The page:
From detecting vine infection to providing more reliable data, pilot demonstrates the many ways drone technology can safeguard vineyards in Moldova and around the world.
With nearly 150,000 hectares of vineyards, the small nation of Moldova has one of the largest densities of vineyards in the world. Here, the wine industry is a cultural touchstone with a history stretching back thousands of years. It forms the backbone of the rural economy, providing income for more than 250,000 people and more than seven percent of the country’s exports.
Unfortunately, as in many countries, the incurable vine disease Flavesence dorée (F. doree) threatens Moldova’s traditional wine industry. According to Gheorghe Arpentin, director of the Moldova’s National Office for Wine and Vine and head of the Health and Safety Commission of the International Organisation of Vine and Wine, European wine-growing countries report the presence of the disease in about half of the area dedicated to grape production with harvest losses of 40 to 80 percent.
To combat F. doree, the country is looking to cutting-edge precision viticulture technology: drones. Funded by USAID and the Government of Sweden, the Moldova Competitiveness Project (MCP) uses drones equipped with multi-spectral cameras and sophisticated, cloud-based imagery processing and analysis software to deliver accurate information about infection at the plant level.
Using drone technology provides a more efficient, more reliable alternative to traditional, manual methods of disease detection because it:
1. Reduces labor costs and improves diagnostic accuracy. In a pilot, drones detected the presence of F. doree with more than 95 percent accuracy. Traditionally, disease inspection is conducted by seasonal workers with only brief instruction on the symptoms of the disease. Human error led to very poor detection rates and the process was highly labor intensive, requiring manual inspection of each individual vine. The drone accurately inspects up to one hectare of grape vines per minute, compared to eight man-days for the same area if inspected by hand.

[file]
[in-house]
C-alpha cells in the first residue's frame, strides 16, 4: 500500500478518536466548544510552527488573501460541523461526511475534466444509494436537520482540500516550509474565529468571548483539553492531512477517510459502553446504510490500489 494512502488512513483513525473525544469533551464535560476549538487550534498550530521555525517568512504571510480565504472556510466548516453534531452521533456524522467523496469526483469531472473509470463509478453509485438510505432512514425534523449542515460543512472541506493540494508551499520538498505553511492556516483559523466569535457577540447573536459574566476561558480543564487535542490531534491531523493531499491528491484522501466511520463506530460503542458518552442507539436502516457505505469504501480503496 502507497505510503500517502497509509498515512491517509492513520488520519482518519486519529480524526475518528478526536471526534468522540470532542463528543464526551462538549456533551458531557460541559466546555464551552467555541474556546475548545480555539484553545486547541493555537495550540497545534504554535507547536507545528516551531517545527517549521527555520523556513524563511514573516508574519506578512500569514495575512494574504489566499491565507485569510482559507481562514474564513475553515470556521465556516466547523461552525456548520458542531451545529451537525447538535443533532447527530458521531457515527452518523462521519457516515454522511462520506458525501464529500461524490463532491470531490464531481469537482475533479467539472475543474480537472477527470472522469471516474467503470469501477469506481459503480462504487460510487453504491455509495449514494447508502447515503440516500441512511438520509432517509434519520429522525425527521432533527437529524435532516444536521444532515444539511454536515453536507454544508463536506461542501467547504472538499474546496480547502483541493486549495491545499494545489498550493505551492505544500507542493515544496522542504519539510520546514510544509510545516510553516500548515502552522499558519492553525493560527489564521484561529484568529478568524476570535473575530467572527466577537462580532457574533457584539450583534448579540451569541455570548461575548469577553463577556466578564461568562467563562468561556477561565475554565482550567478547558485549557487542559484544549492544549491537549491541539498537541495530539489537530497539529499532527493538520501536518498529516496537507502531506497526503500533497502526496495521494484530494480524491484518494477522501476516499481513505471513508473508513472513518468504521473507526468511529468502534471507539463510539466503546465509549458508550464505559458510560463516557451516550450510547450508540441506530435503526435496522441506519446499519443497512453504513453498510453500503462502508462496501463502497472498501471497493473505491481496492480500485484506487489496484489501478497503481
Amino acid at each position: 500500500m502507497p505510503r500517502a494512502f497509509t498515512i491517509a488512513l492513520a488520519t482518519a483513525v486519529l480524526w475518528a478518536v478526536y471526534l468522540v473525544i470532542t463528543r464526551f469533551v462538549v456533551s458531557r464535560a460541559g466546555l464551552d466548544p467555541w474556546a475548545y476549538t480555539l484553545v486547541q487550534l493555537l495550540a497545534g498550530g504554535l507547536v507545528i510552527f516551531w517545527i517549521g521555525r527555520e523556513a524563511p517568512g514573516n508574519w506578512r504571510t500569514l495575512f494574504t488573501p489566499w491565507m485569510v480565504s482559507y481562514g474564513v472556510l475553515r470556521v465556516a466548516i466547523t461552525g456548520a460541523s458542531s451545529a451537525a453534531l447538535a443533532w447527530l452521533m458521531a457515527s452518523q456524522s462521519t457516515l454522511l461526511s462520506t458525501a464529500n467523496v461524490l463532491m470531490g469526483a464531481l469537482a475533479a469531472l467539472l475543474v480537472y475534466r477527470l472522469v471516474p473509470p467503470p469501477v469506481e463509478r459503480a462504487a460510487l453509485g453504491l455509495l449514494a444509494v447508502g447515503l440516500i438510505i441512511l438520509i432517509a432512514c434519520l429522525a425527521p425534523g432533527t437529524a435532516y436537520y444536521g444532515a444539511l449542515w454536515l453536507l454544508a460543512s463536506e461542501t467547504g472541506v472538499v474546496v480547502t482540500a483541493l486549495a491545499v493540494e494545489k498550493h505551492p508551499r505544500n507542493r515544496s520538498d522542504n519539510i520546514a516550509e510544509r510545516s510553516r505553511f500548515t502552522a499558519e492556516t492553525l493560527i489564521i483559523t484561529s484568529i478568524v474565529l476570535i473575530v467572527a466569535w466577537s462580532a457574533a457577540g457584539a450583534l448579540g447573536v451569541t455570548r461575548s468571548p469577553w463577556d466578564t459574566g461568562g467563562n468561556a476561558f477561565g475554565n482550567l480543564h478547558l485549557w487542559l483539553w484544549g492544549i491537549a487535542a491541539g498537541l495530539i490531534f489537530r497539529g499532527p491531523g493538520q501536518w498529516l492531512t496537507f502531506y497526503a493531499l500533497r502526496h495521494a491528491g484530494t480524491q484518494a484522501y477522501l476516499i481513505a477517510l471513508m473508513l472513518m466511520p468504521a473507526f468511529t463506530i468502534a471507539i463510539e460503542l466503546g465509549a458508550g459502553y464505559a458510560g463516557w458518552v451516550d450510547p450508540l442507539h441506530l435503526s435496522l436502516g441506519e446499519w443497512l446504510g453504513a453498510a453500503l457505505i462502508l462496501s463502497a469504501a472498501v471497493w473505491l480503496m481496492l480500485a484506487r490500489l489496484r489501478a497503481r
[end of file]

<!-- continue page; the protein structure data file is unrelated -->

2. Lowers area of vine clearing by enabling rapid spot treatment and quarantine. The main method of treatment for vines infected with F. doree is to remove and destroy the whole plant. Aerial photography combined with spectral imagery analysis and geographic information system (GIS) data allows rapid determination of the epicenter of the disease, resulting in immediate spot treatment and quarantine and protecting yields.
3. Provides GIS data to inform a national disease detection and management protocol. The deployment of this technology requires training in digital services (e.g., analysis of GPS data, use of drone and spectral camera technology and proprietary analysis software) and will also lead to extensive digital data regarding the health of Moldovan vineyards for use in the development of national policy and disease management plans. This deployment is part of a wider program to increase the use of digital services and data within the wine industry — from production and quality management to design and stock control.
By investing in drone-based disease detection technology to improve the rate and accuracy of detecting and treating F. doree in Moldovan vineyards, the MCP pilot project will ensure better vineyard management, protect grape yields, and improve grape quality. The resulting quality improvement across the entire production chain will lead to improved exports and stabilization of Moldova’s heritage wine industry, safeguarding the livelihoods of the 250,000 Moldovans involved with the sector.
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